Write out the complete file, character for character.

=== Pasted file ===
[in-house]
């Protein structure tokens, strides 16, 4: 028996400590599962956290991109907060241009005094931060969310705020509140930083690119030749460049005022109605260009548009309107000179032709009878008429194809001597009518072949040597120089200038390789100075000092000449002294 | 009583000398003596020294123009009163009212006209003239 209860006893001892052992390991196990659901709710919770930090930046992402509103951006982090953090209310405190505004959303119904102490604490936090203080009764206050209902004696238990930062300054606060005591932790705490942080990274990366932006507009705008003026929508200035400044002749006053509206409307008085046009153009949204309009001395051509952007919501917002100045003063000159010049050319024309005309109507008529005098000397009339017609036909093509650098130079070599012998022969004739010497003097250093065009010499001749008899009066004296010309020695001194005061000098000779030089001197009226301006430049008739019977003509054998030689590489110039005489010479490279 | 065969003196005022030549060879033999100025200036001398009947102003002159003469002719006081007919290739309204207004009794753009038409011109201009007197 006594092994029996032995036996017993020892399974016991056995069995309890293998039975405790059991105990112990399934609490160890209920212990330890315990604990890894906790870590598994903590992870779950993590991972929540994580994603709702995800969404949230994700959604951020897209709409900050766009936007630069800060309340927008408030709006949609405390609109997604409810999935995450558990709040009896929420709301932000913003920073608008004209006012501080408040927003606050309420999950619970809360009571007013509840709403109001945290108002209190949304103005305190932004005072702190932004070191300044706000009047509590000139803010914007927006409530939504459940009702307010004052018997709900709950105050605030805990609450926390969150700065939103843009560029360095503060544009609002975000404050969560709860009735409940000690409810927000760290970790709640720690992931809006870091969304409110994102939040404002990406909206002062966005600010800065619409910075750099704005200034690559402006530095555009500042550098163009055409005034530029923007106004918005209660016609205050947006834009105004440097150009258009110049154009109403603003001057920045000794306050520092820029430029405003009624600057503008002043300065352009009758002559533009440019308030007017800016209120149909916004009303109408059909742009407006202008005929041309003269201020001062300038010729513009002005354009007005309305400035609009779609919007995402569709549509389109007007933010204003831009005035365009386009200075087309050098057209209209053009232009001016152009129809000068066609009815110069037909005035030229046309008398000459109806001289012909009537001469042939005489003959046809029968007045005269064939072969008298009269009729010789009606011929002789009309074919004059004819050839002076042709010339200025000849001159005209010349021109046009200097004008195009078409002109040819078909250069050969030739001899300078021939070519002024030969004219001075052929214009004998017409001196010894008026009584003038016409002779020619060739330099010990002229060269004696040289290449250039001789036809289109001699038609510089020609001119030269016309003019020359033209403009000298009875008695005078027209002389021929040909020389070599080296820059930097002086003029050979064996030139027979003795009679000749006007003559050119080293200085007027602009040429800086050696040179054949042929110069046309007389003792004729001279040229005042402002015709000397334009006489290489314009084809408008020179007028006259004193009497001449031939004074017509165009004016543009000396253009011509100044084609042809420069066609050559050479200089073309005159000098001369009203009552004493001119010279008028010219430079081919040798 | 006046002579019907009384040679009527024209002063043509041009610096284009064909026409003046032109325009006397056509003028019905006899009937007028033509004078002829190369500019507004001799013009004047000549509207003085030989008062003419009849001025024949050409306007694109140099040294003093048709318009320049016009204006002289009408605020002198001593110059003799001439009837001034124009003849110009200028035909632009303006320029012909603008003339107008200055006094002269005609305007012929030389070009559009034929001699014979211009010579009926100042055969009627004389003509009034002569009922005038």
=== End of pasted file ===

[in-house]
């Protein structure tokens, strides 16, 4: 028996400590599962956290991109907060241009005094931060969310705020509140930083690119030749460049005022109605260009548009309107000179032709009878008429194809001597009518072949040597120089200038390789100075000092000449002294 | 009583000398003596020294123009009163009212006209003239 209860006893001892052992390991196990659901709710919770930090930046992402509103951006982090953090209310405190505004959303119904102490604490936090203080009764206050209902004696238990930062300054606060005591932790705490942080990274990366932006507009705008003026929508200035400044002749006053509206409307008085046009153009949204309009001395051509952007919501917002100045003063000159010049050319024309005309109507008529005098000397009339017609036909093509650098130079070599012998022969004739010497003097250093065009010499001749008899009066004296010309020695001194005061000098000779030089001197009226301006430049008739019977003509054998030689590489110039005489010479490279 | 065969003196005022030549060879033999100025200036001398009947102003002159003469002719006081007919290739309204207004009794753009038409011109201009007197 006594092994029996032995036996017993020892399974016991056995069995309890293998039975405790059991105990112990399934609490160890209920212990330890315990604990890894906790870590598994903590992870779950993590991972929540994580994603709702995800969404949230994700959604951020897209709409900050766009936007630069800060309340927008408030709006949609405390609109997604409810999935995450558990709040009896929420709301932000913003920073608008004209006012501080408040927003606050309420999950619970809360009571007013509840709403109001945290108002209190949304103005305190932004005072702190932004070191300044706000009047509590000139803010914007927006409530939504459940009702307010004052018997709900709950105050605030805990609450926390969150700065939103843009560029360095503060544009609002975000404050969560709860009735409940000690409810927000760290970790709640720690992931809006870091969304409110994102939040404002990406909206002062966005600010800065619409910075750099704005200034690559402006530095555009500042550098163009055409005034530029923007106004918005209660016609205050947006834009105004440097150009258009110049154009109403603003001057920045000794306050520092820029430029405003009624600057503008002043300065352009009758002559533009440019308030007017800016209120149909916004009303109408059909742009407006202008005929041309003269201020001062300038010729513009002005354009007005309305400035609009779609919007995402569709549509389109007007933010204003831009005035365009386009200075087309050098057209209209053009232009001016152009129809000068066609009815110069037909005035030229046309008398000459109806001289012909009537001469042939005489003959046809029968007045005269064939072969008298009269009729010789009606011929002789009309074919004059004819050839002076042709010339200025000849001159005209010349021109046009200097004008195009078409002109040819078909250069050969030739001899300078021939070519002024030969004219001075052929214009004998017409001196010894008026009584003038016409002779020619060739330099010990002229060269004696040289290449250039001789036809289109001699038609510089020609001119030269016309003019020359033209403009000298009875008695005078027209002389021929040909020389070599080296820059930097002086003029050979064996030139027979003795009679000749006007003559050119080293200085007027602009040429800086050696040179054949042929110069046309007389003792004729001279040229005042402002015709000397334009006489290489314009084809408008020179007028006259004193009497001449031939004074017509165009004016543009000396253009011509100044084609042809420069066609050559050479200089073309005159000098001369009203009552004493001119010279008028010219430079081919040798 | 006046002579019907009384040679009527024209002063043509041009610096284009064909026409003046032109325009006397056509003028019905006899009937007028033509004078002829190369500019507004001799013009004047000549509207003085030989008062003419009849001025024949050409306007694109140099040294003093048709318009320049016009204006002289009408605020002198001593110059003799001439009837001034124009003849110009200028035909632009303006320029012909603008003339107008200055006094002269005609305007012929030389070009559009034929001699014979211009010579009926100042055969009627004389003509009034002569009922005038």